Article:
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Day 32 – All You Need to Know about Maya and Coffee (Copan, Honduras and Antigua, Guatemala)

04 Nov

Vadim decided to rest after yesterday’s adventure and stay in the city, but Gintaras got up at 3:30 am (without an alarm clock!) to go to Copan, Honduras for a two day tour of the Mayan ruins.  Even the hotel guard was sleeping at those early hours, only laud snoring from the bar area gave him out.

A new Toyota minivan arrived on time, at 4:00 am, and then went to pick up few more people from other hotels: an Austrian couple and a back-packer from the US, who were heading to Honduras as well.  The five hour ride was not smooth; the driver was constantly accelerating or stepping on the brakes, as he tried to pass dozens of slow-moving trucks. Sleeping in the car was impossible.  We made one quick stop for breakfast and then continued to the border (which we reached at 9:30 am), where we paid some modest exit and entry fees and got our passports stamped.

Copan Ruinas is a small colonial town, just across the border.  The archeological site is only 10 min. walk from the main plaza.  Saul, a part time music teacher and a guide, gave a two-hour tour of the site, which is famous for its beautifully carved stone sculptures and stelai.  Gintaras spent another couple of hours browsing the site and the nearby museum, and then went back to the hotel on the main plaza, next to a Catholic Church.

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Mayan Archeological Site in Copan Ruinas, Honduras

In the evening, after a long nap, Gintaras went to a restaurant around the corner to sample some local beer (Salva Vida) and beef / chicken kebabs.  It was a very satisfying end of a long day….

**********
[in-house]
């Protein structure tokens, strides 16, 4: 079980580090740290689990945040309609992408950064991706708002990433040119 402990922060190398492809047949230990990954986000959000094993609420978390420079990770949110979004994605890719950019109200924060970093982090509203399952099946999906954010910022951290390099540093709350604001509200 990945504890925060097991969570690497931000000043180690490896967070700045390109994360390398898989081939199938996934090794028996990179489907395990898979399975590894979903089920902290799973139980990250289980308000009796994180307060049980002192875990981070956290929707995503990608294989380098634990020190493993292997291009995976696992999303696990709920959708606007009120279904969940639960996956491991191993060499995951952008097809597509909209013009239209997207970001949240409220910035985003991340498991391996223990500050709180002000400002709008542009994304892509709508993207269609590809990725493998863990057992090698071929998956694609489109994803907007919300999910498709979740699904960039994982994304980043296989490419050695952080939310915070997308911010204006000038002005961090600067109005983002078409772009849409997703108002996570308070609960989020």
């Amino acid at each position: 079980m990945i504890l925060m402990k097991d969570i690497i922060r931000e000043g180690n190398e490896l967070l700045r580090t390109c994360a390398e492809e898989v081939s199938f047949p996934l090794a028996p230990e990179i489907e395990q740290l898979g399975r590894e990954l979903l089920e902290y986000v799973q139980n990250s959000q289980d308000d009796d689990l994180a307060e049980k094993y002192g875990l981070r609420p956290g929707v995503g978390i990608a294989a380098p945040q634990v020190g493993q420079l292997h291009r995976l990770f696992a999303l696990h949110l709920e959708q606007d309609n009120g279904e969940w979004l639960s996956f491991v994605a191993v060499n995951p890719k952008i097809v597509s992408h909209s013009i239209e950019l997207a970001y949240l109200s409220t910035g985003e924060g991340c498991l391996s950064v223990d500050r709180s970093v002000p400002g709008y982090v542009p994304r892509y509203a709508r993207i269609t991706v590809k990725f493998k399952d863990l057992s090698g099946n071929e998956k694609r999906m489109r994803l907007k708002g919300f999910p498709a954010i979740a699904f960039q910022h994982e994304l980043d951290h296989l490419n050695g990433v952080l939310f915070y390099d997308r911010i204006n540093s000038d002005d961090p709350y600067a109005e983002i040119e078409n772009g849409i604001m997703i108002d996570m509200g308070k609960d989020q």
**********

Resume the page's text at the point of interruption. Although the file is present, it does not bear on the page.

Vadim went to a local bazaar where he browsed through items.  Later, he took a tour to the coffee plantation.  Guatemala has some of the best coffee in the world and the majority of it is exported.  As an example, Starbucks purchases approximately 50% of its coffee from Guatemala.  During the 2-hour tour, Vadim learned about the history of coffee, the different types of coffee, how it is grown, harvested and processed.  He received a detailed tour of the local plantation and equipment used to process the coffee beans.  It was a very educational tour followed by a cup of tasty local premium coffee from the plantation.  Vadim is now better prepared to choose the right coffee in the stores even though it will still be a tough task as the coffee packet labels typically say very little about coffee bean quality characteristics.

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Coffee Plantation

Routes taken: None

Miles ridden: None

 
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Posted by ginsad in Guatemala, Honduras

 

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